In terms of the cushioning and heel to toe drop, we’re talking 5mm for the forefoot and 8mm for the heel. That’s pretty low, and while not a complete barefoot shoe, the minimal cushioning underfoot allows for quite a bit of ground feedback. Your foot really does know when it strikes the ground, but in taking these across pretty rocky terrain too, there’s enough protection.
As far as the heel to toe drop is concerned, again there isn’t much – just 3mm, and this is where I think people need to be careful before jumping headfirst into shoes like this and others like it that have very little in the way of drop. The lack of drop means that your Achilles is going to get a real work over, and for me, switching between the Frees and the 195s (where there is a big difference in drop), means that I do get some Achilles soreness when I switch to the 195s. I personally think this is really important as I feel that far too many people don’t take this into account right now when choosing a shoe.
The 195 really is designed for a forefoot strike, and after 50 kms or so, your Achilles is going to know about it. My word of warning is to be careful and make sure you build up in these shoes. I’m more than likely going to wear them for GOW 100km as I want to see how my feet hold up post 70kms in them. Although the terrain of GOW and GNW are pretty different in that GOW is relatively soft trails and sand, compared to some of the hard-packed stuff up on the GNW.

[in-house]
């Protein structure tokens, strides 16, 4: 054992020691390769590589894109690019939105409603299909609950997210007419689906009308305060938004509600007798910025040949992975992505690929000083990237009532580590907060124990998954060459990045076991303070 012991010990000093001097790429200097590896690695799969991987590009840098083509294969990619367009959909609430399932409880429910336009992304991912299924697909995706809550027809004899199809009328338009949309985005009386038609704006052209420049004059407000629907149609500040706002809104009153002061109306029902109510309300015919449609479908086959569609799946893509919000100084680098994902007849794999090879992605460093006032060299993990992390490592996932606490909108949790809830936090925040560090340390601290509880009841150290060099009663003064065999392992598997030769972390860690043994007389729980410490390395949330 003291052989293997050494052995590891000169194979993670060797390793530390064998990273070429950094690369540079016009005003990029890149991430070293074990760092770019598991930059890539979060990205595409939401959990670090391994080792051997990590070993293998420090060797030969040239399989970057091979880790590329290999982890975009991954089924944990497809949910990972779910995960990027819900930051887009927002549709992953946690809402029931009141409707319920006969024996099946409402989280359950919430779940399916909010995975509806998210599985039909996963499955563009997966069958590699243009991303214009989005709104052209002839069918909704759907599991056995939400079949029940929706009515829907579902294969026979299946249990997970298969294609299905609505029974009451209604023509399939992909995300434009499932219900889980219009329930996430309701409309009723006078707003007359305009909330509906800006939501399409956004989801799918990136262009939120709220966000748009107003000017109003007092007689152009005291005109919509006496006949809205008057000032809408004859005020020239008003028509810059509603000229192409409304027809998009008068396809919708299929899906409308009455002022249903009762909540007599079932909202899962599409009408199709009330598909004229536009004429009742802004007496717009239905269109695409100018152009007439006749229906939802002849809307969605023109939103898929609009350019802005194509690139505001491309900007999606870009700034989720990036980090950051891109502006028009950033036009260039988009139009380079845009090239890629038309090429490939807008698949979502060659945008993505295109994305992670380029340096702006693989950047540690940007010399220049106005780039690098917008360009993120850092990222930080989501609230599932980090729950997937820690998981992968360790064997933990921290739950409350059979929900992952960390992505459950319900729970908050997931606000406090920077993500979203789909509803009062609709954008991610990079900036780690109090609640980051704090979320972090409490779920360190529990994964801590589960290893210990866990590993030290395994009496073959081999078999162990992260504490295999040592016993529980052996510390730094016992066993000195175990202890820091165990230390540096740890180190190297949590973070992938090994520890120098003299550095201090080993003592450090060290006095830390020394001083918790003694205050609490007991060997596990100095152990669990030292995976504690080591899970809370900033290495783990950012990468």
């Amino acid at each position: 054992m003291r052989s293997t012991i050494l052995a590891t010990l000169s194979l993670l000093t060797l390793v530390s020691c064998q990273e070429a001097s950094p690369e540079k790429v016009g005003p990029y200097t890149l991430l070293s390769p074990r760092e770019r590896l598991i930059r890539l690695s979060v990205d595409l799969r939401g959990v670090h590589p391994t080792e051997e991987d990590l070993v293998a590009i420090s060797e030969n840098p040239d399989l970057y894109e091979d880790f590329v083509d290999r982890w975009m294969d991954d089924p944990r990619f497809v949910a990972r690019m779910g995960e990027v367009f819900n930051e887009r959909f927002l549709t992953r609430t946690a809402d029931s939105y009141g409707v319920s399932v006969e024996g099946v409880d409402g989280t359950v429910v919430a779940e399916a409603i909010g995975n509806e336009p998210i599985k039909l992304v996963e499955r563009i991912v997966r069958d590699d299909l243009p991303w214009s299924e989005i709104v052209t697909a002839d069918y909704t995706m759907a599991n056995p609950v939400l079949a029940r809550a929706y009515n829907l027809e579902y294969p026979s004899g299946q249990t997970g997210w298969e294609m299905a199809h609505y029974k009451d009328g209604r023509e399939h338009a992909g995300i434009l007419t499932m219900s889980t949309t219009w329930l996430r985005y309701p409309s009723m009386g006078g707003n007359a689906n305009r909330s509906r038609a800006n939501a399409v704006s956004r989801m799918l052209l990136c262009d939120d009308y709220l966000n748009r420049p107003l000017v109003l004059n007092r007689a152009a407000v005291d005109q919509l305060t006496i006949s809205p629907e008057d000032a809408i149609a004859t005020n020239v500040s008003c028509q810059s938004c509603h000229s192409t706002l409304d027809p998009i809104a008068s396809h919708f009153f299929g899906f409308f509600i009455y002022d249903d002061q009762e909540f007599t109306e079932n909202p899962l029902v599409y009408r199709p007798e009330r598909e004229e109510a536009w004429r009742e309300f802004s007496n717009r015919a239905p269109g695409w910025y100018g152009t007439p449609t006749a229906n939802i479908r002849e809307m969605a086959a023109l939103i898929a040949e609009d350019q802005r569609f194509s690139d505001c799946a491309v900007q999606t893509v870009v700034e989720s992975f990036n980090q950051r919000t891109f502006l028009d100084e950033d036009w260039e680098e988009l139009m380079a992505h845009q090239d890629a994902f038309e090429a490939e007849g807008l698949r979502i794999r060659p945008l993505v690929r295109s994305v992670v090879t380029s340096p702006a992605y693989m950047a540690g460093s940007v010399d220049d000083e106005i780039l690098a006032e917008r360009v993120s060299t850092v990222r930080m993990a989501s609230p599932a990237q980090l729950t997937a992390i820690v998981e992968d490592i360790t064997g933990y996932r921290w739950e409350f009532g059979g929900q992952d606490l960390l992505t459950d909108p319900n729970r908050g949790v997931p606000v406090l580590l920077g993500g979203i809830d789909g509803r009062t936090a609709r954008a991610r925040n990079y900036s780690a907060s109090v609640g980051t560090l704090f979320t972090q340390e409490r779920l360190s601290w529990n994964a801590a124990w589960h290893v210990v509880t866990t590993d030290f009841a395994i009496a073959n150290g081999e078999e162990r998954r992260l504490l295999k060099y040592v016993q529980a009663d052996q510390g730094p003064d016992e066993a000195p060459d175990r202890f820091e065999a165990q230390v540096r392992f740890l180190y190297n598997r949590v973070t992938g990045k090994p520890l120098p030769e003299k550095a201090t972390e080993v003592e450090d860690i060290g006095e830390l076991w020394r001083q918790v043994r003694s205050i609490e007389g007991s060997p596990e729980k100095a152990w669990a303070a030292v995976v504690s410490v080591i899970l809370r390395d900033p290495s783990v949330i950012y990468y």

Shall I buy a pair?
My answer is yes. I’m not saying these shoes make me run faster, but I’ve set a couple of training PBs in them. No running shoe will ever make you run faster, afterall you’re the one doing the work here. What they allow you to do is be more confident with your footing, and be sure that when you place that foot down, it’s going to stay where it is and you have complete confidence. Given the weight of them too (195 grams for size 8), you don’t actually feel like you’re wearing a shoe at all, given the mould and fit around your foot. They almost become an extension of your foot, very much like the picture on the packaging that they come in. Indeed, this is the ethos and philosophy that Inov8 aim to portray. I really do love what this company does. They are 100% focused on giving runners great shoes over trails and mountains and they know what they’re talking about too.
Would I wear them for a 100 miler? I’m really not sure yet, and my decision will be based on how I go down at GOW in a few weeks time. I’m even muting the idea of using different shoes for different sections. Call me stupid, but that’s where my head is at right now. I also have a pair of the Inov8 Roclite 295s on order, which are similar in build to these, but appear to have more cushioning and heel-to-toe drop than its lighter cousins. This I feel could be a more appropriate shoe for the likes of 100 mile races.
But, if you’re a person that loves racing hard over anything up to 50kms, these shoes are a must. If you want to grab yourself a pair of these, visit the guys at Footpoint here.
A big thank-you to Matt Dayka for allowing us to use his fantastic imagery of the shoes. Matt is a keen runner and as you can see, an awesome photographer too, so we really appreciate him allowing us to use his image. For more of Matt’s work, visit his website at www.mattdayka.com